How do screw sizes differ?

Just like any other type of screw, sheet metal ones vary according to the type of head, the type of thread, and the finish. The kind of head you choose, for instance, will depend on whether you want the screw to protrude or whether you prefer it to be level with the surface. Here is a list with some of the types of sheet metal screw heads:

  • Round
  • Countersunk (the head is level with the surface)
  • Hexagonal

The fine thread of sheet metal screws is ideal for drilling metal sheets. Other screws that are not technically sheet metal threads are also often used on the same type of material. Self-drilling screws, for instance, feature a drill bit-shaped tip.

  • Self-tapping screws. They are applied to a pilot hole.
  • Self-drilling screws. As the name suggests, they make the hole themselves.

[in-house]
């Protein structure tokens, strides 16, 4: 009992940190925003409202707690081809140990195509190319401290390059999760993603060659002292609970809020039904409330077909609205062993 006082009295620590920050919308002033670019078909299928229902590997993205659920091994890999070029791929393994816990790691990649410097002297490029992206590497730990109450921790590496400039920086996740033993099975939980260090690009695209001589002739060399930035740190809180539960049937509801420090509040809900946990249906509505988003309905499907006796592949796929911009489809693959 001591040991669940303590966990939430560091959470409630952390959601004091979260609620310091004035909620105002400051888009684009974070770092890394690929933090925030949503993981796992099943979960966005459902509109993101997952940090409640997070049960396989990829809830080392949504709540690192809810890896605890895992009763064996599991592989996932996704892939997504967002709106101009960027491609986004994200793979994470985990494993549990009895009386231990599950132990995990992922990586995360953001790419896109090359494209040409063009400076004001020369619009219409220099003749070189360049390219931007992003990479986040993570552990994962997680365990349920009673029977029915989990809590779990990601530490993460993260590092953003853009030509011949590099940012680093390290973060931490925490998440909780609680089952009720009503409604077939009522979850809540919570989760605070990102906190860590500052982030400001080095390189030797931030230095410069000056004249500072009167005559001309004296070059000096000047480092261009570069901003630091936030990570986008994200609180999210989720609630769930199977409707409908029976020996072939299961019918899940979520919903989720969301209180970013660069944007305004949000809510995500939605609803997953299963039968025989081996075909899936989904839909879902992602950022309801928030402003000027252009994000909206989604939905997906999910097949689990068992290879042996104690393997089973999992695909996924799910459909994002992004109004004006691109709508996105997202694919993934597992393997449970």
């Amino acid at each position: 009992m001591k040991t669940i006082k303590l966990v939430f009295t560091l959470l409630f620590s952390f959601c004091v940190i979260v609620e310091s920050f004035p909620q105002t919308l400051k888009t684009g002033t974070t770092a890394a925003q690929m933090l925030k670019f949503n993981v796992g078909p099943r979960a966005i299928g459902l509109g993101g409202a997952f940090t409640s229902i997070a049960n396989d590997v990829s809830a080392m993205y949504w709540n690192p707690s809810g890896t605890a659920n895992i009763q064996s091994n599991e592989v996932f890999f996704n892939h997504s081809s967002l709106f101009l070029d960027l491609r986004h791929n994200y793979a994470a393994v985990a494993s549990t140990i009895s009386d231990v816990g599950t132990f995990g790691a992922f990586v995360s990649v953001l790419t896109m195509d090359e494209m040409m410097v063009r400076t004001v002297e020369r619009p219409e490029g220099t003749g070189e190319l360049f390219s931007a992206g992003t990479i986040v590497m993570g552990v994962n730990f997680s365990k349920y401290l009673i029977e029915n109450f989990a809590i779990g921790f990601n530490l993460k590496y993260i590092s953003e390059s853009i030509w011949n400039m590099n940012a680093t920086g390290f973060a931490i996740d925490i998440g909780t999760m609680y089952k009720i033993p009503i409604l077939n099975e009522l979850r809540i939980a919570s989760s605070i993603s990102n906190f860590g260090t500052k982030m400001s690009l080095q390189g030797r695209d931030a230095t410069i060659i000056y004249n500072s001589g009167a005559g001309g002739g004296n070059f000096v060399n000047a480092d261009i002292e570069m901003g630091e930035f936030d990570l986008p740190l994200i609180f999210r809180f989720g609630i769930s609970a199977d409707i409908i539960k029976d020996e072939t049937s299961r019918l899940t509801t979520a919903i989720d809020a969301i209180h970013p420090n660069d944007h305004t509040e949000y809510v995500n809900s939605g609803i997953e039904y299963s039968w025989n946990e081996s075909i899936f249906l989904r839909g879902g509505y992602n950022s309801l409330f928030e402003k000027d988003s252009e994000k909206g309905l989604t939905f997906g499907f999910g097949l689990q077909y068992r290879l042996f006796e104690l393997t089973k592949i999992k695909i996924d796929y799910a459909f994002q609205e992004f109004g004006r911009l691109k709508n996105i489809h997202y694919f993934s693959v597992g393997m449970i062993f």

• Finish. The most common finishes for screws are zinc and bichromate. The latter is used for wood screws, which have a yellow or gold color.

Each screw has its own name and a number indicating its size.
(Source: fabiol: 3572190/

Which size screw do I need for my metal sheets?

As you can see in our product selection above, you can easily find a wide array of sheet metal screw sizes to satisfy your every need. However, you can also buy a pack with all screws in a specific size if this is what you need. In that case, the first thing you have to do is measure the thickness of your metal sheets. The table below will help you choose the screws accordingly:

Screw size Diameter (inches) Sheet thickness (mm)
#2 0.086 Up to 1.50 mm
#4 0.112 Up to 2.50 mm
#6 0.138 Up to 6 mm
#7 0.155 Up to 6 mm
#8 0.165 Up to 6 mm
#10 0.191 Up to 10 mm
#12 0.218 Up to 10 mm
#14 0.251 Up to 10 mm

What material are these screws made from?

Various types of steel are used to manufacture sheet metal screws. The material undergoes a heat treatment to reinforce the structure and hardness of the screw. Stainless steel is divided into two main categories: A2 and A4.

  • A2 steel. This type of stainless steel is found in many tools. Its technical denomination is AISI 304, and it is often called SAE 304 stainless steel.